Wednesday, August 16, 2006

Say What?

This blog has been a long-time supporter of the Bush Administration, and its efforts to fight terrorism around the globe. We've defended Mr. Bush and his national security team on numerous occasions, recognizing their willingness to tackle the hard jobs of defeating global terrorism and promoting democracy in the Middle East. Accomplishing those goals takes time and considerable patience, and we've been willng to give the White House the benefit of the doubt in pursuing those necessary aims.

But even our support has its limits, and we've been deeply disturbed by the administration's recent handling of the Lebanon crisis, and its analysis of the conflict between Israel and Hizballah. On Monday, for example, Mr. Bush announced that the Israelis had "defeated" the terrorists, without qualifying his remarks. The President's remarks suggested that the IDF had achieved a decisive victory over Hizballah, despite ample evidence to the contrary. What Mr. Bush should have said is that Israel met many of its operational and tactical goals, inflicting severe losses on terrorist forces in south Lebanon. That may sound like Clintonian parsing--and it probably is--but it would be a more accurate assessment than the President's "blanket" victory statement. In reality, Hizballah gained a strategic victory simply by going toe-to-toe with the region's most powerful military for more than a month, and will emerge from the conflict with greater influence than ever in Lebanon and beyond.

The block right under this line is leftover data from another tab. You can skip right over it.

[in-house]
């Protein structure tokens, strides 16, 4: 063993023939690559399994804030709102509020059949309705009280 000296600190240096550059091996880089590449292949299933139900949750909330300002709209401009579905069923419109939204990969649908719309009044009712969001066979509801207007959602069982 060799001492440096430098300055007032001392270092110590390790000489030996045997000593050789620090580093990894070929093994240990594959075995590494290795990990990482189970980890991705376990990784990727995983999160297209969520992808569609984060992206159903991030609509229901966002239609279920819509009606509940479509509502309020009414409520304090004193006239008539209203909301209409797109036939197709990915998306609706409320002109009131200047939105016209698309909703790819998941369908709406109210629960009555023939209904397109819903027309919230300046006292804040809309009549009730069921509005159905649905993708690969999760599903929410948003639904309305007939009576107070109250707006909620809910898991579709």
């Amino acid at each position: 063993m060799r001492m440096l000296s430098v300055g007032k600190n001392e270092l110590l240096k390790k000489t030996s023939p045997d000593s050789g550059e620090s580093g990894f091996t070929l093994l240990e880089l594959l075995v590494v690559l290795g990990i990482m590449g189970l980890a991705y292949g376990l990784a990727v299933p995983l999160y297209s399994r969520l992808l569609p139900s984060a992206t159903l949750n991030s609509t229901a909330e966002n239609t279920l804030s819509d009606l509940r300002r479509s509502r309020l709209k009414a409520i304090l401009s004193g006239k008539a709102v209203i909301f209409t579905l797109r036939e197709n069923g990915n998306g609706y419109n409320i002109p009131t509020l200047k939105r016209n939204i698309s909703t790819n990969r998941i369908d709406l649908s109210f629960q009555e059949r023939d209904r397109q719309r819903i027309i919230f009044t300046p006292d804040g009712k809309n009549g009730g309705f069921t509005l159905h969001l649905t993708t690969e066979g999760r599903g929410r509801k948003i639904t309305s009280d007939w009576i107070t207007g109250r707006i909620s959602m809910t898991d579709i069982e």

If that weren't bad enough, Secretary of State Condolezza Rice followed Mr. Bush's remarks with a rather astounding statement of her own. In an interview with USA Today, the secretary stated that it is "not the job" of the U.N. peacekeeping force to disarm Hizballah guerillas in south Lebanon. Dr. Rice also opined that the 15,000-member U.N. force "will keep the peace" and enforce an international arms embargo against the terrorists."

Say what? Secretary Rice has clearly been spending too much time with our European partners, because such inane comments are worthy of the French foreign minister, or perhaps, his German counterpart. In the span of less than two weeks, the U.S. Secretary of State has signed on to a "cease fire" that jeopardizes Israeli security, and endorsed a peace-keeping plan that ignores the fundamental requirement of disarming Hizballah.